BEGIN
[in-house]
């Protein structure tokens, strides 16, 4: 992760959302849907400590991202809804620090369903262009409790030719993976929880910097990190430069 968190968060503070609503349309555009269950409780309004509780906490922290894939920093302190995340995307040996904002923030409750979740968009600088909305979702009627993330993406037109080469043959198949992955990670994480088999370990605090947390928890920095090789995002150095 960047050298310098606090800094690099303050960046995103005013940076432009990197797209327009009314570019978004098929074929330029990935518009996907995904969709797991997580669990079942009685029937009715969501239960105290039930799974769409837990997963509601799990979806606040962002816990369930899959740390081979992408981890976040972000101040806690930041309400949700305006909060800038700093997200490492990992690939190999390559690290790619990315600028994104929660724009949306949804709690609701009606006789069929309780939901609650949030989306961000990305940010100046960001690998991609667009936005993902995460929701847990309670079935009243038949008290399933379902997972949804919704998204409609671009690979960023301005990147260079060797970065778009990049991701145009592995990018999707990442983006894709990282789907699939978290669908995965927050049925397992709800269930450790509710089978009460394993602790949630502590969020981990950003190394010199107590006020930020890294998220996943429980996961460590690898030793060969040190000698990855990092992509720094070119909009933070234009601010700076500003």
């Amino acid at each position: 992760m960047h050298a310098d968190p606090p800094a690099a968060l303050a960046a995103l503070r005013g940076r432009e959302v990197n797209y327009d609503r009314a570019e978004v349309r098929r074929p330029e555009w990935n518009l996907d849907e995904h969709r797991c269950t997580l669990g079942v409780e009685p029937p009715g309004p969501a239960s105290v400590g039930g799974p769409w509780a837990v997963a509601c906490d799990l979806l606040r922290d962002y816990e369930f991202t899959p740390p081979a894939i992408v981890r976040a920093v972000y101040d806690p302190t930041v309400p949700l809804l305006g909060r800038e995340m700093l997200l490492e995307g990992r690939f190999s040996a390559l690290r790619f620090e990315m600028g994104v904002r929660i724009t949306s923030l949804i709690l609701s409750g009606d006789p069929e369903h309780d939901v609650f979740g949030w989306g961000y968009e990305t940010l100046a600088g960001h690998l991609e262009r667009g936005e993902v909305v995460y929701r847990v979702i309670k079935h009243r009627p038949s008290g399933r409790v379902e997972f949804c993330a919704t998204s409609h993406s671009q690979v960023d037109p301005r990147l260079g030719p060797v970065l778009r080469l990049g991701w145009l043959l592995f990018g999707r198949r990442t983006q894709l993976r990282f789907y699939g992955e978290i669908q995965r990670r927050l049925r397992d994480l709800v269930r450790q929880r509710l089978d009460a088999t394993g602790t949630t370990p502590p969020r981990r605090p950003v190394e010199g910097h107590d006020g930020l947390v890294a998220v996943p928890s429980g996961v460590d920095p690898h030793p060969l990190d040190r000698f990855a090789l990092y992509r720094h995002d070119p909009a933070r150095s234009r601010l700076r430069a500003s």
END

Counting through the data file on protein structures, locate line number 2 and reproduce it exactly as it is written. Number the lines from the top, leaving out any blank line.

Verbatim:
């Protein structure tokens, strides 16, 4: 992760959302849907400590991202809804620090369903262009409790030719993976929880910097990190430069 968190968060503070609503349309555009269950409780309004509780906490922290894939920093302190995340995307040996904002923030409750979740968009600088909305979702009627993330993406037109080469043959198949992955990670994480088999370990605090947390928890920095090789995002150095 960047050298310098606090800094690099303050960046995103005013940076432009990197797209327009009314570019978004098929074929330029990935518009996907995904969709797991997580669990079942009685029937009715969501239960105290039930799974769409837990997963509601799990979806606040962002816990369930899959740390081979992408981890976040972000101040806690930041309400949700305006909060800038700093997200490492990992690939190999390559690290790619990315600028994104929660724009949306949804709690609701009606006789069929309780939901609650949030989306961000990305940010100046960001690998991609667009936005993902995460929701847990309670079935009243038949008290399933379902997972949804919704998204409609671009690979960023301005990147260079060797970065778009990049991701145009592995990018999707990442983006894709990282789907699939978290669908995965927050049925397992709800269930450790509710089978009460394993602790949630502590969020981990950003190394010199107590006020930020890294998220996943429980996961460590690898030793060969040190000698990855990092992509720094070119909009933070234009601010700076500003």